Northern Caiman Lizard

Northern Caiman Lizard Dracaena guianensis

Type of Animal:

Flooded forest/woodland, rainforest, swampland, streams, river basins, mangroves

Guiana Shield, Venezuela, E Colombia, E Ecuador, E Peru, W Brazil

Large heavy set body, short powerful limbs, bulky red-orange head w/ greenish tinge, long flattened tail, mostly green w/ dark green banding, horned raised scales along dorsal area, caiman-like appearance, males larger & have broader brighter heads

Snails, crayfish, clams, shrimp, krill, crabs, fish, insects, insect larvae, small turtles, amphibians, rodents, young birds, eggs, fruit

Status in Wild:

Breeding in zoos, aquariums, wildlife centers, & herpetoculture


Additional Info:

Young: Hatchling
Group: Solitary
Male: 8-12 lbs
Female: 6-9 lbs
Young: 2.5 lbs

6 months 

Life Span:
10-12 years

Body Length:
Male: 5 ft
Female: 4 ft
Young: 1.5 ft

Tail Length:
Male: 2.5 ft
Female: 2 ft
Young: 0.75 ft

Main predators are large snakes, crocodilians, & jaguars.
Also called water tegus, caiman tegus, & Guyana Caiman Lizards.
Scales help provide protecting from predators.
They’re excellent swimmers & excellent climbers.
Used to be extensively hunted for skin until being provided protection in 1970. Since then, many bred on farms for skins.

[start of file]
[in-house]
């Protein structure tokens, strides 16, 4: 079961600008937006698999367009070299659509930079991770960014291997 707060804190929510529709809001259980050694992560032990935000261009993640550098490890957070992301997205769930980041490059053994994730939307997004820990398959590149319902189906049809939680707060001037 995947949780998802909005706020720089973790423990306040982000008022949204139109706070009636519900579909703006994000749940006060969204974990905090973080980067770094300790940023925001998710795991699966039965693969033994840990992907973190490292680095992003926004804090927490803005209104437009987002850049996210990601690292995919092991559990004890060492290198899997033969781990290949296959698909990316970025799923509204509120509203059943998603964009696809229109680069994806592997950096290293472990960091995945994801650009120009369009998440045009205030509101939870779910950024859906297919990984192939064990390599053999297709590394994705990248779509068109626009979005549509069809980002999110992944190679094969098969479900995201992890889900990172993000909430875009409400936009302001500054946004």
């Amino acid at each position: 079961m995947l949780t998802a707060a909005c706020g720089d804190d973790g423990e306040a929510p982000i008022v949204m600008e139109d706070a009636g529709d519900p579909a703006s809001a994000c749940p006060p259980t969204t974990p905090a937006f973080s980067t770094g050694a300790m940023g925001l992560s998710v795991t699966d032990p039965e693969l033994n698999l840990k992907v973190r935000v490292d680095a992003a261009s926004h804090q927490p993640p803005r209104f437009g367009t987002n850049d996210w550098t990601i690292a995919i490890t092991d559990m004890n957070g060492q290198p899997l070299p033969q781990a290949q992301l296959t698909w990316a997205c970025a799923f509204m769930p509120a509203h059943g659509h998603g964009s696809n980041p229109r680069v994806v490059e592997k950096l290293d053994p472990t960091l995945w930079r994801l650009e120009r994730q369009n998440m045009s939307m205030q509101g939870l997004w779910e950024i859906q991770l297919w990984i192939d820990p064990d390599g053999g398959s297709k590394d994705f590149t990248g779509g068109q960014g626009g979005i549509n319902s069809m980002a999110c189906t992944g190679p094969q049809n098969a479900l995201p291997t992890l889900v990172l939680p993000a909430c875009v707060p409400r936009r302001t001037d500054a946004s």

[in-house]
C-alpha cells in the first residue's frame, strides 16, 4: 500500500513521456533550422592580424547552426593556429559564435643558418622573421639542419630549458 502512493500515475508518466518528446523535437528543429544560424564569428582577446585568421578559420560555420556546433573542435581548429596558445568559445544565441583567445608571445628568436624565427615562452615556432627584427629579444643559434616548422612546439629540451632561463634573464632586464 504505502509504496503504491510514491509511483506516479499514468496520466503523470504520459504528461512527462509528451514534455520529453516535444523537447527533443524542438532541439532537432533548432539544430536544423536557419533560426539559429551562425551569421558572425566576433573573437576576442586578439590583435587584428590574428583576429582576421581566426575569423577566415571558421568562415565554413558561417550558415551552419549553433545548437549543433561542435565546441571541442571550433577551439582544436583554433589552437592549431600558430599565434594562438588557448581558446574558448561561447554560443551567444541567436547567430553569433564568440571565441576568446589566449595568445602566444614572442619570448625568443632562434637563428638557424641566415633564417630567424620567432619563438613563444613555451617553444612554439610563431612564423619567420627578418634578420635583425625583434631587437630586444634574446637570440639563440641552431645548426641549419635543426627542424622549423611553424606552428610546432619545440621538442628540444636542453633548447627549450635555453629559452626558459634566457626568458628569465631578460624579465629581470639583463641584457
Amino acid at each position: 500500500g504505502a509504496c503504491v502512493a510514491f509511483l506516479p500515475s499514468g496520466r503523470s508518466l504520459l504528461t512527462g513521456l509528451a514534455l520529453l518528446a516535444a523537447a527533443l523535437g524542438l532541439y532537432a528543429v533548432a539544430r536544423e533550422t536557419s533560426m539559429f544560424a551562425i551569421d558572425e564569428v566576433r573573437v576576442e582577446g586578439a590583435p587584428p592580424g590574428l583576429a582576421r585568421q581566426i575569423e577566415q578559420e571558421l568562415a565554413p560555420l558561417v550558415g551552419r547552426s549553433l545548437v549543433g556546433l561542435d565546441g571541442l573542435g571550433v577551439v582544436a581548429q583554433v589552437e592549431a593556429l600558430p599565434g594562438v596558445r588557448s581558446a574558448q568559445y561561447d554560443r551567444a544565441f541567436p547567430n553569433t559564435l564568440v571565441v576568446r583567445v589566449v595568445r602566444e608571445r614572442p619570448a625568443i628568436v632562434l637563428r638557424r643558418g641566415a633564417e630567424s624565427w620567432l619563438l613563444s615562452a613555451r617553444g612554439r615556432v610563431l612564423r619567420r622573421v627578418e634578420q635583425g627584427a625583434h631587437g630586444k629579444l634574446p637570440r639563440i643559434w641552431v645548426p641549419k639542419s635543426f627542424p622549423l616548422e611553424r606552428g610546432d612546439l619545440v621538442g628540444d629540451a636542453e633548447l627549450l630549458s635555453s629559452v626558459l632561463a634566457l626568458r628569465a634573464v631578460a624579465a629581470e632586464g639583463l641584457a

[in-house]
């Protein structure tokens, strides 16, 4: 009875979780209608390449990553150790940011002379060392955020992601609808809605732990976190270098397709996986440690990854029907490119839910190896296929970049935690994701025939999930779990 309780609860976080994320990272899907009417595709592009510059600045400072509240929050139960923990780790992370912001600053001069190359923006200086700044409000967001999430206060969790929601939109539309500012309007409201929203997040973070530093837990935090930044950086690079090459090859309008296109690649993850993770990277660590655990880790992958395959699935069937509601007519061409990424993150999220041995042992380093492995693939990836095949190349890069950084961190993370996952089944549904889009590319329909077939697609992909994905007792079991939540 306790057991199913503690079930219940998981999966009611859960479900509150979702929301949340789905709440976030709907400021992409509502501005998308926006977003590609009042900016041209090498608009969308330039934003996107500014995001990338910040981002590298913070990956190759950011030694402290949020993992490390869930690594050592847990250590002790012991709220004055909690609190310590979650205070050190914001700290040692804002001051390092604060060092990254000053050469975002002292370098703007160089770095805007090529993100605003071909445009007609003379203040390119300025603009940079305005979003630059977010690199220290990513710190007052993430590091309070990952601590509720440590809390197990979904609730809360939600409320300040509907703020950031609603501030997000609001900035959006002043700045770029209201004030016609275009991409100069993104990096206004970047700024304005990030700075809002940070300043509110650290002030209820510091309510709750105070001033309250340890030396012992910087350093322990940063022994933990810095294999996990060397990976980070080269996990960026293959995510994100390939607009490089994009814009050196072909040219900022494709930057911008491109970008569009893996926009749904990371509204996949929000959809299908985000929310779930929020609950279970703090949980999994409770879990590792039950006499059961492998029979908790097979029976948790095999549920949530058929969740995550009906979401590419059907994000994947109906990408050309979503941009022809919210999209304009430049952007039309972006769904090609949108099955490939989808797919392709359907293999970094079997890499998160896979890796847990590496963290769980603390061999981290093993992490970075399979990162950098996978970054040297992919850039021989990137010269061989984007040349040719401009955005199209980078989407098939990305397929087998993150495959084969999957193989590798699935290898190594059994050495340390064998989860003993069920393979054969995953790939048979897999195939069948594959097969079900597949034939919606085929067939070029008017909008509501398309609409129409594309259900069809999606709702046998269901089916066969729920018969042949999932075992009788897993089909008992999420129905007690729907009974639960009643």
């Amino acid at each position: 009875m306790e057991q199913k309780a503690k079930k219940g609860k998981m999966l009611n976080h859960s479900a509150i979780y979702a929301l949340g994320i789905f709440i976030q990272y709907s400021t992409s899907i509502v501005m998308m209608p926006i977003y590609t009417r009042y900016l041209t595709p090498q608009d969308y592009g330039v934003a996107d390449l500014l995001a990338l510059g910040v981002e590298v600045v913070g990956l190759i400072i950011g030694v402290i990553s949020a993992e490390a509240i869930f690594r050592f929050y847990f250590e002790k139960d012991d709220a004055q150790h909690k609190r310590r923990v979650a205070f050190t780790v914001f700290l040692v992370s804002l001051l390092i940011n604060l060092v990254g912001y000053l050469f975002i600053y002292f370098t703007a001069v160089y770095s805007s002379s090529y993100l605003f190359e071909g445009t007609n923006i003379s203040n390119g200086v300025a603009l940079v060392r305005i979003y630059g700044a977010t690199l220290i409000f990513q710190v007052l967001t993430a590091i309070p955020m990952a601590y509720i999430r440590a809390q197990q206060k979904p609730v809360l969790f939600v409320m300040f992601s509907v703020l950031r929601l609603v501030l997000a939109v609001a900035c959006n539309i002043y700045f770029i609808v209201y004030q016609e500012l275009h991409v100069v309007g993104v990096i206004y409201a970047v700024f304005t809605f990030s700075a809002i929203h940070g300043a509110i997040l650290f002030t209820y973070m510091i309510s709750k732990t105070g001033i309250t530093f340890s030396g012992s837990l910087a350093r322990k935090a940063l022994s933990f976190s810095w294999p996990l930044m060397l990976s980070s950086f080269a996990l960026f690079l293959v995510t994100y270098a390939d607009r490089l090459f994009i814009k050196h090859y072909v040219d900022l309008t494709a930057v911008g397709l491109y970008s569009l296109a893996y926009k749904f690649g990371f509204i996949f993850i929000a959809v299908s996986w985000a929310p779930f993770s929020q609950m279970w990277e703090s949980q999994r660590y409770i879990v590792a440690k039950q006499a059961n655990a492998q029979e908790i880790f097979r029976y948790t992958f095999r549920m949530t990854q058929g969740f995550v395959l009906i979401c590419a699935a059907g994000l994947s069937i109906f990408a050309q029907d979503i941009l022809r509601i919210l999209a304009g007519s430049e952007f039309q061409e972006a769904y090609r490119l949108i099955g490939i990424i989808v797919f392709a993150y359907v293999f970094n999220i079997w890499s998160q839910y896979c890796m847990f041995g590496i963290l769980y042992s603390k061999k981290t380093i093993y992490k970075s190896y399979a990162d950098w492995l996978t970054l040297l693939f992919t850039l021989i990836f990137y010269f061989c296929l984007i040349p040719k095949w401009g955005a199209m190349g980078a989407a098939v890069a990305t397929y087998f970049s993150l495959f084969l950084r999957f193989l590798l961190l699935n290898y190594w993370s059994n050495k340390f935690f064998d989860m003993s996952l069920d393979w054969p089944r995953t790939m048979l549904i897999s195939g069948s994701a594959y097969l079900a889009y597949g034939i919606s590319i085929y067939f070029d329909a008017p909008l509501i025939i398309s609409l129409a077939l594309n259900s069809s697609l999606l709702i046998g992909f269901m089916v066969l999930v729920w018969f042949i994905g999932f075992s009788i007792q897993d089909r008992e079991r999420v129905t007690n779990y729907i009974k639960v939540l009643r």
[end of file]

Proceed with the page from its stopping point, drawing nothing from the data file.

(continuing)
Often seen basking on branches overhanging water.
Females usually lay 1-10 eggs.
Tail used for swimming & defense.
Active during day (diurnal).
To escape predators, they can climb and/or swim.
When shelled prey caught, lizard raises head, moving it into position at back of powerful jaws, crushing w/ strong back teeth, spitting out shell, & eating softer parts. When eating small turtles, they crush shell edges.
Eggs most often laid in holes in riverbanks.
Breeding in captivity reduces demand for collection from wild. However, these lizards don’t make best pets.
Sexually mature at 8-12 months old.

Fun Fact(s):
Called caiman lizards due to caiman-like appearance/scales.
While not aggressive, they have a powerful potentially dangerous bite due to jaws. They can also whip w/ tail as well as scratch w/ claws.
Like crocodilians, they have 3rd eyelid for seeing underwater.
These lizards are fairly intelligent & learn quickly.
Not easiest animal to keep, since they need ample space for climbing/swimming/burrowing.
Shedd Aquarium in Chicago hatched 1st members of this species in North America in 2005.

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